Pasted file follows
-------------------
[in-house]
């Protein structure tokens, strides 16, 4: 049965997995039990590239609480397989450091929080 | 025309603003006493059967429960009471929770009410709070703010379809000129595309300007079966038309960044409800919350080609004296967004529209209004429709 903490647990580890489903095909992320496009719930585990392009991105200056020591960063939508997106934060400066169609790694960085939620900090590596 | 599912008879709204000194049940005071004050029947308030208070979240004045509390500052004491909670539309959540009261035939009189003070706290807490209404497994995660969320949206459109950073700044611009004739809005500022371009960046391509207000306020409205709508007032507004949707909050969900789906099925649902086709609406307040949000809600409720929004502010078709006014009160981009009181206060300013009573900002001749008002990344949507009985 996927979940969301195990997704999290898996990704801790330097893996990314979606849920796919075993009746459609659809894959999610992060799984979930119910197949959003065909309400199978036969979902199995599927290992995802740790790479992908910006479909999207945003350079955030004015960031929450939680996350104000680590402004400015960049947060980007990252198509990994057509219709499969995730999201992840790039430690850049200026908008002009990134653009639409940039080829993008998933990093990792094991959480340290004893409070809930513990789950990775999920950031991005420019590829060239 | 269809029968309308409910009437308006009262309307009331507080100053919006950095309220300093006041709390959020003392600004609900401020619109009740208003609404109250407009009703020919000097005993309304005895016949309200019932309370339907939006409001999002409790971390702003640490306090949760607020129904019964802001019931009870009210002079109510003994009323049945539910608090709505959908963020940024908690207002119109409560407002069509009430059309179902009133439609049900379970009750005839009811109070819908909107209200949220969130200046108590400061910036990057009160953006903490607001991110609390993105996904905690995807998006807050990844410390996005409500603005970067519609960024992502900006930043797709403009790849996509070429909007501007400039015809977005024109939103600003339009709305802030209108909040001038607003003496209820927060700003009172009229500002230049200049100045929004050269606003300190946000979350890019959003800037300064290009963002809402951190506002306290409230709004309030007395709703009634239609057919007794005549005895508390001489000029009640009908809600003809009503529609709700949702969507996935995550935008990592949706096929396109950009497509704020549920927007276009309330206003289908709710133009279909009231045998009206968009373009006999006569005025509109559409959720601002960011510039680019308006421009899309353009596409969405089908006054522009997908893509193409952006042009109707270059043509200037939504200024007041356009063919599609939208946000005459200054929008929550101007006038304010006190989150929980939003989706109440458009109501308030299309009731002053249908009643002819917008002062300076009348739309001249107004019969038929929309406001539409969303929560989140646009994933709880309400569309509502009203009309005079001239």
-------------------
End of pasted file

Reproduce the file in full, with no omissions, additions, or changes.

[in-house]
């Protein structure tokens, strides 16, 4: 049965997995039990590239609480397989450091929080 | 025309603003006493059967429960009471929770009410709070703010379809000129595309300007079966038309960044409800919350080609004296967004529209209004429709 903490647990580890489903095909992320496009719930585990392009991105200056020591960063939508997106934060400066169609790694960085939620900090590596 | 599912008879709204000194049940005071004050029947308030208070979240004045509390500052004491909670539309959540009261035939009189003070706290807490209404497994995660969320949206459109950073700044611009004739809005500022371009960046391509207000306020409205709508007032507004949707909050969900789906099925649902086709609406307040949000809600409720929004502010078709006014009160981009009181206060300013009573900002001749008002990344949507009985 996927979940969301195990997704999290898996990704801790330097893996990314979606849920796919075993009746459609659809894959999610992060799984979930119910197949959003065909309400199978036969979902199995599927290992995802740790790479992908910006479909999207945003350079955030004015960031929450939680996350104000680590402004400015960049947060980007990252198509990994057509219709499969995730999201992840790039430690850049200026908008002009990134653009639409940039080829993008998933990093990792094991959480340290004893409070809930513990789950990775999920950031991005420019590829060239 | 269809029968309308409910009437308006009262309307009331507080100053919006950095309220300093006041709390959020003392600004609900401020619109009740208003609404109250407009009703020919000097005993309304005895016949309200019932309370339907939006409001999002409790971390702003640490306090949760607020129904019964802001019931009870009210002079109510003994009323049945539910608090709505959908963020940024908690207002119109409560407002069509009430059309179902009133439609049900379970009750005839009811109070819908909107209200949220969130200046108590400061910036990057009160953006903490607001991110609390993105996904905690995807998006807050990844410390996005409500603005970067519609960024992502900006930043797709403009790849996509070429909007501007400039015809977005024109939103600003339009709305802030209108909040001038607003003496209820927060700003009172009229500002230049200049100045929004050269606003300190946000979350890019959003800037300064290009963002809402951190506002306290409230709004309030007395709703009634239609057919007794005549005895508390001489000029009640009908809600003809009503529609709700949702969507996935995550935008990592949706096929396109950009497509704020549920927007276009309330206003289908709710133009279909009231045998009206968009373009006999006569005025509109559409959720601002960011510039680019308006421009899309353009596409969405089908006054522009997908893509193409952006042009109707270059043509200037939504200024007041356009063919599609939208946000005459200054929008929550101007006038304010006190989150929980939003989706109440458009109501308030299309009731002053249908009643002819917008002062300076009348739309001249107004019969038929929309406001539409969303929560989140646009994933709880309400569309509502009203009309005079001239």